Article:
If anyone has a question, give me a shout! There is more than one way to raise a chicken! We've finally arrived at a method that works for us. Chime in with your methods. We are always looking for ways to improve.
Hope you have an absolutely wonderful weekend! It's supposed to be HOT!! Take care everyone! Thank you so much for visiting with me this past week. I am slow to answer everyone, but I'll be working on that over the weekend. I adore your comments and love to respond. This time of year, though, I get behind so easily!
My apologies as I attempt to balance the outside with the inside!
It's the center of our lives right now! Keeping ahead of the weeds, worrying when a weather forecast mentions "penny-sized hail" (oh, nooooo!), breathing with a sigh of relief when it doesn't materialize...and on the verge of putting the first crop of vitamins and sunshine into the jars, moving them to the cellar into the dark, where, next winter...we will dine in style!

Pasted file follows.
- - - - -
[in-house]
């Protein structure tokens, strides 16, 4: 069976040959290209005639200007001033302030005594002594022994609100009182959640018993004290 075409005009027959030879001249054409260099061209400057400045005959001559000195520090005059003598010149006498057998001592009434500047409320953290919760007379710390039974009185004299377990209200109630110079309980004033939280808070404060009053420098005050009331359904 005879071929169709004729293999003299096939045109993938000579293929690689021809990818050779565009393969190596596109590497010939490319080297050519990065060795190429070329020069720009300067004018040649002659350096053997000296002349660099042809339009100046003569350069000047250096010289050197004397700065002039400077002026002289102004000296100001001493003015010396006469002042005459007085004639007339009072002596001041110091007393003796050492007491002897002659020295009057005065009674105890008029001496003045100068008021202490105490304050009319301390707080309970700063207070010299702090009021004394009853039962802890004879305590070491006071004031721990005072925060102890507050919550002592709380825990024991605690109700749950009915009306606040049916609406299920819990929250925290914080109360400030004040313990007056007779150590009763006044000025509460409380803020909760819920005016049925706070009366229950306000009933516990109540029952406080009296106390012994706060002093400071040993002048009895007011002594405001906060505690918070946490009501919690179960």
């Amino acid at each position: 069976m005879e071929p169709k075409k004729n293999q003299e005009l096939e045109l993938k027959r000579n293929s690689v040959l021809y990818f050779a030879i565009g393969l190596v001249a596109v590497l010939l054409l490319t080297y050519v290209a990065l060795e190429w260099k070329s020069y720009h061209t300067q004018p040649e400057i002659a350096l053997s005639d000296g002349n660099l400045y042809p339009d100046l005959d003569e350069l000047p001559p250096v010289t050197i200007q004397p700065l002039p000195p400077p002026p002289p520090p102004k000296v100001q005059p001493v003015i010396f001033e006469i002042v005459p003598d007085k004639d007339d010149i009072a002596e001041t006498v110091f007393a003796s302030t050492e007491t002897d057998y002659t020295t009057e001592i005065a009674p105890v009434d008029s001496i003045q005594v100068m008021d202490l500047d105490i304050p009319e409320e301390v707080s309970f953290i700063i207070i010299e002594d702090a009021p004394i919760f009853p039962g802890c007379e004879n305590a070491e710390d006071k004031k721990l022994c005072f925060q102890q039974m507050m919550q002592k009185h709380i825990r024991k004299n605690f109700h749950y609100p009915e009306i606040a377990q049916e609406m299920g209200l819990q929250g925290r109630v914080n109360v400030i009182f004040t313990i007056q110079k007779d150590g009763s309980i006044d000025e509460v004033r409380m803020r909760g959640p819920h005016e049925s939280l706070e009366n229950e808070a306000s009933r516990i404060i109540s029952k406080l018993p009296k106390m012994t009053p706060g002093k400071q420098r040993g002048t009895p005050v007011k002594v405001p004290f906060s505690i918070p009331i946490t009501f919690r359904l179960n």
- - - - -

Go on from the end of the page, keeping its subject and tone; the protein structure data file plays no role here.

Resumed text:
Here are a few "grab-and-go" images ...
Bright Lights Swiss chard is just about ready for first harvest
Know what this is? (below)
Here's a clue: it is enjoyed during football season....POPCORN! Oh, so much better than Orvil's or --God forbid--microwave!
Here are several of my all-time favorite garden essentials.....
And this? An heirloom Trumpet Vine that must be close to 100 years old, which lives in the top of our old pear tree
Check back for another post later today when I'll share Chick-Raising 101.
I'm running a bit late today. We were without power for awhile, and to add to the confusion, this was chick day. For those who have never ordered from a hatchery, this is how they arrive...through the mail. All the way from Ohio to West Virginia.
The ones on the right are turkeys.
The ones on the left are New Hampshire Red laying hens.
Here's a little better image of the Broad Breasted Bronze Turkeys. Cute!
and the New Hampshire Red Laying hens...Very Cute!